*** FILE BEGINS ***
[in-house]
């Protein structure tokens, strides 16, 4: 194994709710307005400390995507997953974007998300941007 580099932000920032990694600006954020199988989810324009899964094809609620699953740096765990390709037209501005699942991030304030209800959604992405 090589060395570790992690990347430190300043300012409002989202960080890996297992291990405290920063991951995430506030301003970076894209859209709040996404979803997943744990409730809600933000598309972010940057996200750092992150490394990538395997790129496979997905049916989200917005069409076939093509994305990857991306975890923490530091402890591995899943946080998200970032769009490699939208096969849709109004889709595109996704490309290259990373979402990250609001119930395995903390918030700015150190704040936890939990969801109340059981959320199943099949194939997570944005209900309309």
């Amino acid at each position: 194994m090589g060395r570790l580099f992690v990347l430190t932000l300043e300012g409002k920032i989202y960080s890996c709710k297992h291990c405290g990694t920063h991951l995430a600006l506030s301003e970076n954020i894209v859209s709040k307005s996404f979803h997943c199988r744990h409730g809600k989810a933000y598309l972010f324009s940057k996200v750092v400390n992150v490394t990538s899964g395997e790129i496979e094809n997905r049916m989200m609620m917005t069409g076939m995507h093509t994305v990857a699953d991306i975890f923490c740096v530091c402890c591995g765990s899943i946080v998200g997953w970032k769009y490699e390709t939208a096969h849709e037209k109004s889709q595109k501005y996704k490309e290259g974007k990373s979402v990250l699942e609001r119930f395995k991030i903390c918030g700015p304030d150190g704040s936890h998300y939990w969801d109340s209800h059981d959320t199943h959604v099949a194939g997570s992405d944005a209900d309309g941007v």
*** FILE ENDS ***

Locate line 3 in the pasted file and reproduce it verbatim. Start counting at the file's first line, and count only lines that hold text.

């Amino acid at each position: 194994m090589g060395r570790l580099f992690v990347l430190t932000l300043e300012g409002k920032i989202y960080s890996c709710k297992h291990c405290g990694t920063h991951l995430a600006l506030s301003e970076n954020i894209v859209s709040k307005s996404f979803h997943c199988r744990h409730g809600k989810a933000y598309l972010f324009s940057k996200v750092v400390n992150v490394t990538s899964g395997e790129i496979e094809n997905r049916m989200m609620m917005t069409g076939m995507h093509t994305v990857a699953d991306i975890f923490c740096v530091c402890c591995g765990s899943i946080v998200g997953w970032k769009y490699e390709t939208a096969h849709e037209k109004s889709q595109k501005y996704k490309e290259g974007k990373s979402v990250l699942e609001r119930f395995k991030i903390c918030g700015p304030d150190g704040s936890h998300y939990w969801d109340s209800h059981d959320t199943h959604v099949a194939g997570s992405d944005a209900d309309g941007v």